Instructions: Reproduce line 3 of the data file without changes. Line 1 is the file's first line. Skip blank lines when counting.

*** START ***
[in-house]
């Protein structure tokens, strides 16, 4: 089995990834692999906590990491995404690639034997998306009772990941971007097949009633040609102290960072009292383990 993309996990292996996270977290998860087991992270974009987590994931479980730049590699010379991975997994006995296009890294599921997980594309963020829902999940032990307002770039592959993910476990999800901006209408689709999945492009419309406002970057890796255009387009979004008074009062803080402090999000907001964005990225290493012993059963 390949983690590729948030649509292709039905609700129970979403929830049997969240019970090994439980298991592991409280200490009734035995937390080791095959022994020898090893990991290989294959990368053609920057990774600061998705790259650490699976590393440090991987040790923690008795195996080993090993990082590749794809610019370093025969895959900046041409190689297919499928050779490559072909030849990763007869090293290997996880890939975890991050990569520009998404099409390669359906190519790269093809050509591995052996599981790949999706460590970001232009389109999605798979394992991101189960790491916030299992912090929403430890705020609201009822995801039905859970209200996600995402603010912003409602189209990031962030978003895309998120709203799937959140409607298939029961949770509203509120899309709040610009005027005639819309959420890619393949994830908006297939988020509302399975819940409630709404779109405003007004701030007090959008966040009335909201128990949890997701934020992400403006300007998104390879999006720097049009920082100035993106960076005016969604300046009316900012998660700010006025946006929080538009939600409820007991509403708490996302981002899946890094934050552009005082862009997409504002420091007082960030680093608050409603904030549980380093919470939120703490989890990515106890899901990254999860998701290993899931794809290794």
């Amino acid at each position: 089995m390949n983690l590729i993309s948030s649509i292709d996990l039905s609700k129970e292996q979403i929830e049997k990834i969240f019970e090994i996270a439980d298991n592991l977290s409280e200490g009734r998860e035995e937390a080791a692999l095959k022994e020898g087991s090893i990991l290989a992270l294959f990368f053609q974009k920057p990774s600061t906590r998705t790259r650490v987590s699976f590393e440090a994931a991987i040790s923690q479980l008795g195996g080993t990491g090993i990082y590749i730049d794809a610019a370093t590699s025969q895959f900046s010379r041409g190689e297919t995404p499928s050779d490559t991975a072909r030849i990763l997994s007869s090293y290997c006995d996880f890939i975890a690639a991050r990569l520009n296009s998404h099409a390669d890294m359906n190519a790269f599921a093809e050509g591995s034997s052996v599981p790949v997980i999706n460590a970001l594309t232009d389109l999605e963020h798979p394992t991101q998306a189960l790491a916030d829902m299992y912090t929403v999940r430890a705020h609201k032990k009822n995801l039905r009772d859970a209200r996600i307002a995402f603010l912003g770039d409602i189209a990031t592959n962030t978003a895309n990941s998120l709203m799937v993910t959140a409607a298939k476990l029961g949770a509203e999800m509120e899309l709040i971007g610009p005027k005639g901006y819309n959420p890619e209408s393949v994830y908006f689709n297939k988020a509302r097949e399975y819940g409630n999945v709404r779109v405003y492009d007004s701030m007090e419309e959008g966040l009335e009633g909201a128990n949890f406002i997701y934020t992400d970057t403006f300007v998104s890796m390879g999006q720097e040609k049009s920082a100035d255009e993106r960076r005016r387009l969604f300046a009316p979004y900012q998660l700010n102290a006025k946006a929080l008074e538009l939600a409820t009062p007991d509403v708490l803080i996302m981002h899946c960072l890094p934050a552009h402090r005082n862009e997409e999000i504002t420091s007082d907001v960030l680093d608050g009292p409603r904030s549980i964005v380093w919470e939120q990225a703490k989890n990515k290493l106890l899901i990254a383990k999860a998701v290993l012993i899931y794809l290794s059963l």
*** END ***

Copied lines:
């Amino acid at each position: 089995m390949n983690l590729i993309s948030s649509i292709d996990l039905s609700k129970e292996q979403i929830e049997k990834i969240f019970e090994i996270a439980d298991n592991l977290s409280e200490g009734r998860e035995e937390a080791a692999l095959k022994e020898g087991s090893i990991l290989a992270l294959f990368f053609q974009k920057p990774s600061t906590r998705t790259r650490v987590s699976f590393e440090a994931a991987i040790s923690q479980l008795g195996g080993t990491g090993i990082y590749i730049d794809a610019a370093t590699s025969q895959f900046s010379r041409g190689e297919t995404p499928s050779d490559t991975a072909r030849i990763l997994s007869s090293y290997c006995d996880f890939i975890a690639a991050r990569l520009n296009s998404h099409a390669d890294m359906n190519a790269f599921a093809e050509g591995s034997s052996v599981p790949v997980i999706n460590a970001l594309t232009d389109l999605e963020h798979p394992t991101q998306a189960l790491a916030d829902m299992y912090t929403v999940r430890a705020h609201k032990k009822n995801l039905r009772d859970a209200r996600i307002a995402f603010l912003g770039d409602i189209a990031t592959n962030t978003a895309n990941s998120l709203m799937v993910t959140a409607a298939k476990l029961g949770a509203e999800m509120e899309l709040i971007g610009p005027k005639g901006y819309n959420p890619e209408s393949v994830y908006f689709n297939k988020a509302r097949e399975y819940g409630n999945v709404r779109v405003y492009d007004s701030m007090e419309e959008g966040l009335e009633g909201a128990n949890f406002i997701y934020t992400d970057t403006f300007v998104s890796m390879g999006q720097e040609k049009s920082a100035d255009e993106r960076r005016r387009l969604f300046a009316p979004y900012q998660l700010n102290a006025k946006a929080l008074e538009l939600a409820t009062p007991d509403v708490l803080i996302m981002h899946c960072l890094p934050a552009h402090r005082n862009e997409e999000i504002t420091s007082d907001v960030l680093d608050g009292p409603r904030s549980i964005v380093w919470e939120q990225a703490k989890n990515k290493l106890l899901i990254a383990k999860a998701v290993l012993i899931y794809l290794s059963l």